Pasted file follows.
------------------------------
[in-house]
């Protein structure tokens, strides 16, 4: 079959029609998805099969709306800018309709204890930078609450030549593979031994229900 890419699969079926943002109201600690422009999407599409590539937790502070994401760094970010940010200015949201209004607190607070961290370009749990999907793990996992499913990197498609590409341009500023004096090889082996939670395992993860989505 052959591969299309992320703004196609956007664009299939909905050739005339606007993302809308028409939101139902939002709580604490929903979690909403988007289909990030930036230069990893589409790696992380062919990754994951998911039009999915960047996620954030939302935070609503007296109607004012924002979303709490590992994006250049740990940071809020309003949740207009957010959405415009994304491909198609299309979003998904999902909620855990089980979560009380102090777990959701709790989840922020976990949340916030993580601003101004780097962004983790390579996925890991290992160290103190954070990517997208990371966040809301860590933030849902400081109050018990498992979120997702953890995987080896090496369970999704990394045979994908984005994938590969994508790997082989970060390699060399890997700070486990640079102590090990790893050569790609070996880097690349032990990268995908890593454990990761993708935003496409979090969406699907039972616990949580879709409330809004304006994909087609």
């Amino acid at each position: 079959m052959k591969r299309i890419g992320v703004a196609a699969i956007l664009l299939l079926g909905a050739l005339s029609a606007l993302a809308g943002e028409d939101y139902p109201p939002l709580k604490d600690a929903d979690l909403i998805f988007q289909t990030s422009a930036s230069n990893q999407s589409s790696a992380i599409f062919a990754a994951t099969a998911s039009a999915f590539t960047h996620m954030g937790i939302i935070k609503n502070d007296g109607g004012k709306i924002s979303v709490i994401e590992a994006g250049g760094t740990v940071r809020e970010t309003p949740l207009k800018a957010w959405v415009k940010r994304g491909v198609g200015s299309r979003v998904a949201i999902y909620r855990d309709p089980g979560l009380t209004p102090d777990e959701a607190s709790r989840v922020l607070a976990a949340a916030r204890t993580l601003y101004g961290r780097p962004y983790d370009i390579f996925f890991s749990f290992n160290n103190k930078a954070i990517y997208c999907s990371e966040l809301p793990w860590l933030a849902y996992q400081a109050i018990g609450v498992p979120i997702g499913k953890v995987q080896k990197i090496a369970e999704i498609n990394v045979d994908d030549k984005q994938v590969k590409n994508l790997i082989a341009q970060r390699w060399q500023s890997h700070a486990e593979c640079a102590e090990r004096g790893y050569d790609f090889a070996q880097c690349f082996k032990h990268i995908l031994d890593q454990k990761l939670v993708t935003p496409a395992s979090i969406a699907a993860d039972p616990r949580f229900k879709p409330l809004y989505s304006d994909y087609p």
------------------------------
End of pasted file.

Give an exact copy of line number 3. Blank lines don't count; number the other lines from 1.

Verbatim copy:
């Amino acid at each position: 079959m052959k591969r299309i890419g992320v703004a196609a699969i956007l664009l299939l079926g909905a050739l005339s029609a606007l993302a809308g943002e028409d939101y139902p109201p939002l709580k604490d600690a929903d979690l909403i998805f988007q289909t990030s422009a930036s230069n990893q999407s589409s790696a992380i599409f062919a990754a994951t099969a998911s039009a999915f590539t960047h996620m954030g937790i939302i935070k609503n502070d007296g109607g004012k709306i924002s979303v709490i994401e590992a994006g250049g760094t740990v940071r809020e970010t309003p949740l207009k800018a957010w959405v415009k940010r994304g491909v198609g200015s299309r979003v998904a949201i999902y909620r855990d309709p089980g979560l009380t209004p102090d777990e959701a607190s709790r989840v922020l607070a976990a949340a916030r204890t993580l601003y101004g961290r780097p962004y983790d370009i390579f996925f890991s749990f290992n160290n103190k930078a954070i990517y997208c999907s990371e966040l809301p793990w860590l933030a849902y996992q400081a109050i018990g609450v498992p979120i997702g499913k953890v995987q080896k990197i090496a369970e999704i498609n990394v045979d994908d030549k984005q994938v590969k590409n994508l790997i082989a341009q970060r390699w060399q500023s890997h700070a486990e593979c640079a102590e090990r004096g790893y050569d790609f090889a070996q880097c690349f082996k032990h990268i995908l031994d890593q454990k990761l939670v993708t935003p496409a395992s979090i969406a699907a993860d039972p616990r949580f229900k879709p409330l809004y989505s304006d994909y087609p």